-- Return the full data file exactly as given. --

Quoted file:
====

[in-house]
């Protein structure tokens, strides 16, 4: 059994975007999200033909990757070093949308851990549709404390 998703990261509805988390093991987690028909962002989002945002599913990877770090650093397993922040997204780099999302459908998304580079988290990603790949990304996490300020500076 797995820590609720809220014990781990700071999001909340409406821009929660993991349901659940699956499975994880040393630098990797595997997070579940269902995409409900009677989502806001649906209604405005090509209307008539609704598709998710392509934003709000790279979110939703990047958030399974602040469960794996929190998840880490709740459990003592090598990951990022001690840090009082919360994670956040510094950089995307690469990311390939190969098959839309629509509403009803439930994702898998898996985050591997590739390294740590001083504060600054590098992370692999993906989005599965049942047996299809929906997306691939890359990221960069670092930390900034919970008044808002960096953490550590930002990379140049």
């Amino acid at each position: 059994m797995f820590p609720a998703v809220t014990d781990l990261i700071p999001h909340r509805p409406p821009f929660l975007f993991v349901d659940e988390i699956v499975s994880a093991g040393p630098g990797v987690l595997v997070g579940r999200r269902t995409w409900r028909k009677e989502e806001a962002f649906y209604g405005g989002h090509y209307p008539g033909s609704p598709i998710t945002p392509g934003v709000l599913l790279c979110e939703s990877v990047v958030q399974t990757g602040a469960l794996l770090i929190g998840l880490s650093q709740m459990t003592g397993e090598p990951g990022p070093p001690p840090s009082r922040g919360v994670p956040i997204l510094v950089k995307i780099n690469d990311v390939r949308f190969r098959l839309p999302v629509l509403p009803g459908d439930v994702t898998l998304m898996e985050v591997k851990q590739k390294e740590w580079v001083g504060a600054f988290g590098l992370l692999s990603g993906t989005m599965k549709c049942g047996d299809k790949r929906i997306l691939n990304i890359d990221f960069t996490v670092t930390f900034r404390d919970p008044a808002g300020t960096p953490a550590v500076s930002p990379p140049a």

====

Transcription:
[in-house]
């Protein structure tokens, strides 16, 4: 059994975007999200033909990757070093949308851990549709404390 998703990261509805988390093991987690028909962002989002945002599913990877770090650093397993922040997204780099999302459908998304580079988290990603790949990304996490300020500076 797995820590609720809220014990781990700071999001909340409406821009929660993991349901659940699956499975994880040393630098990797595997997070579940269902995409409900009677989502806001649906209604405005090509209307008539609704598709998710392509934003709000790279979110939703990047958030399974602040469960794996929190998840880490709740459990003592090598990951990022001690840090009082919360994670956040510094950089995307690469990311390939190969098959839309629509509403009803439930994702898998898996985050591997590739390294740590001083504060600054590098992370692999993906989005599965049942047996299809929906997306691939890359990221960069670092930390900034919970008044808002960096953490550590930002990379140049």
């Amino acid at each position: 059994m797995f820590p609720a998703v809220t014990d781990l990261i700071p999001h909340r509805p409406p821009f929660l975007f993991v349901d659940e988390i699956v499975s994880a093991g040393p630098g990797v987690l595997v997070g579940r999200r269902t995409w409900r028909k009677e989502e806001a962002f649906y209604g405005g989002h090509y209307p008539g033909s609704p598709i998710t945002p392509g934003v709000l599913l790279c979110e939703s990877v990047v958030q399974t990757g602040a469960l794996l770090i929190g998840l880490s650093q709740m459990t003592g397993e090598p990951g990022p070093p001690p840090s009082r922040g919360v994670p956040i997204l510094v950089k995307i780099n690469d990311v390939r949308f190969r098959l839309p999302v629509l509403p009803g459908d439930v994702t898998l998304m898996e985050v591997k851990q590739k390294e740590w580079v001083g504060a600054f988290g590098l992370l692999s990603g993906t989005m599965k549709c049942g047996d299809k790949r929906i997306l691939n990304i890359d990221f960069t996490v670092t930390f900034r404390d919970p008044a808002g300020t960096p953490a550590v500076s930002p990379p140049a």